, , , A single homeopathic medicine converts a skeptical doctor | HOMEOTODAY

(NaturalNews) James Compton Burnett (1840 - 1901) is one of the big names in homoeopathy. His practice was legendary, with more patients than most doctors can manage, let alone homoeopaths (who take much longer to assess their patients). He took copious notes and his case studies of successfully treated people are still available. But he wasn't always passionate about homeopathy. At one time, he was a highly skeptical doctor.

It all started on a dull, dreary afternoon when he was on duty in the hospital, writing death certificates. He suddenly felt, for the umpteenth time, a great dissatisfaction of his clinical results. A young waif, Georgie, had died. He didn't have a home, so the hospital has taken him in. He had just died of pleurisy.

That evening, Burnett poured out his troubles to a friend. He was contemplating leaving medicine and England and traveling to America to farm.

Somehow his friend persuaded him to study homoeopathy first.

But Burnett was highly skeptical. He didn't feel there was any chance he could become a homeopath. So he decided to study it to expose it as a lying sham. At least that would get him peer approval.

At some early stage in his studies, he decided to conduct an experiment on his wards, to prove his point. He put a few drops of an indicated remedy in a large bottle of water and gave it to the nurse of the children's ward with instructions to give it to all the children on one side of the ward, but not to those on the other side. Those on the other side were to be treated normally.

The next morning he discovered that all the children, who had been treated homeopathically, were free from fever and playing on their beds. Those on the other side were the same or worse.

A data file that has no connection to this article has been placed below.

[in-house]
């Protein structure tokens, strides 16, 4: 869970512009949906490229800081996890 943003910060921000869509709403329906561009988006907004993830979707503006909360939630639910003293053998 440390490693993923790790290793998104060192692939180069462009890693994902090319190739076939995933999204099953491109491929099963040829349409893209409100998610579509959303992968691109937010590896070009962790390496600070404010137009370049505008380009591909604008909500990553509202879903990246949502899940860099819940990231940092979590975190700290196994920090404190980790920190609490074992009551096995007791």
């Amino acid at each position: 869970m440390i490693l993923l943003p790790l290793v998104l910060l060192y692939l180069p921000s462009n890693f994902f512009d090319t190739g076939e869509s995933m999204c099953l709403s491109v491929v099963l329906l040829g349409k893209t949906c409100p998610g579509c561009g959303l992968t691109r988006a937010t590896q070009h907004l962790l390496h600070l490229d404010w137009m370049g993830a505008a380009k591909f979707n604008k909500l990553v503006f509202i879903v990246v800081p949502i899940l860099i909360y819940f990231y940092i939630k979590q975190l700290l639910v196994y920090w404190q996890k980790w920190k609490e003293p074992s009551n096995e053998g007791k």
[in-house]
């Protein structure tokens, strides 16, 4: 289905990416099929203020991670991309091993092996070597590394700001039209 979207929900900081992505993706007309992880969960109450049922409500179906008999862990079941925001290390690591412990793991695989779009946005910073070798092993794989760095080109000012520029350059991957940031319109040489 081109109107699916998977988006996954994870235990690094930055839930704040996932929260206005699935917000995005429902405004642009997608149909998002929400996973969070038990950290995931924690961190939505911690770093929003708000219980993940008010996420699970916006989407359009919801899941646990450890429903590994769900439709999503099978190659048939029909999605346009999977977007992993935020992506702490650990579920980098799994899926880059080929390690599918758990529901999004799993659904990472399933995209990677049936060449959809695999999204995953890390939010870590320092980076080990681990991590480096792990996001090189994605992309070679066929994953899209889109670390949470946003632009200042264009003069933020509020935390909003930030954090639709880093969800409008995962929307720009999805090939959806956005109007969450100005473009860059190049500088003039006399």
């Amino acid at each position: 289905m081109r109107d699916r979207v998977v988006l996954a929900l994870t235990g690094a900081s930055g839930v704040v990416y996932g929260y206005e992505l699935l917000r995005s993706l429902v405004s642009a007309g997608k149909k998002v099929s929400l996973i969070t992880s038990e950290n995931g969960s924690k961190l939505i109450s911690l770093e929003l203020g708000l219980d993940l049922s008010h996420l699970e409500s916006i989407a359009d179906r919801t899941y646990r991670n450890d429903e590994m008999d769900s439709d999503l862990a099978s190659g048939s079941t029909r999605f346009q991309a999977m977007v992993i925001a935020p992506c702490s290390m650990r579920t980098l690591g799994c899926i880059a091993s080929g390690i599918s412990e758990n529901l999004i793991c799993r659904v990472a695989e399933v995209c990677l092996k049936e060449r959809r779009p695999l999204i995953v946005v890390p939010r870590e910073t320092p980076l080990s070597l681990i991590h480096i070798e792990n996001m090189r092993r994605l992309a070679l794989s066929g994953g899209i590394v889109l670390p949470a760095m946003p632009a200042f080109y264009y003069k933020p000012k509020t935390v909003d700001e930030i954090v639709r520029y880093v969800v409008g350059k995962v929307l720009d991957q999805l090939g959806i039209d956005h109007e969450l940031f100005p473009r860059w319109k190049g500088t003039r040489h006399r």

And so it went on day after day. He was simply dumbfounded and couldn't accept what was happening.

Eventually, it was a nurse who made him see what was apparent to everyone else. He was unable to do his usual rounds for two days. On returning to the hospital, the nurse of the children's ward seemed rather quiet.

She informed Burnett that all the children were well and could be dismissed.

On further enquiry, the nurse explained:

"Well, doctor, I gave your medicine to all the children. I had not the heart to see you go on with your cruel experiments any longer. You are like all the young doctors that come here - you are only trying experiments."

History is littered with other doctors who were skeptical of homeopathy, decided to study it to expose it, and ended up passionate converts.

When the indicated homeopathic medicine is used appropriately, great results can be expected.

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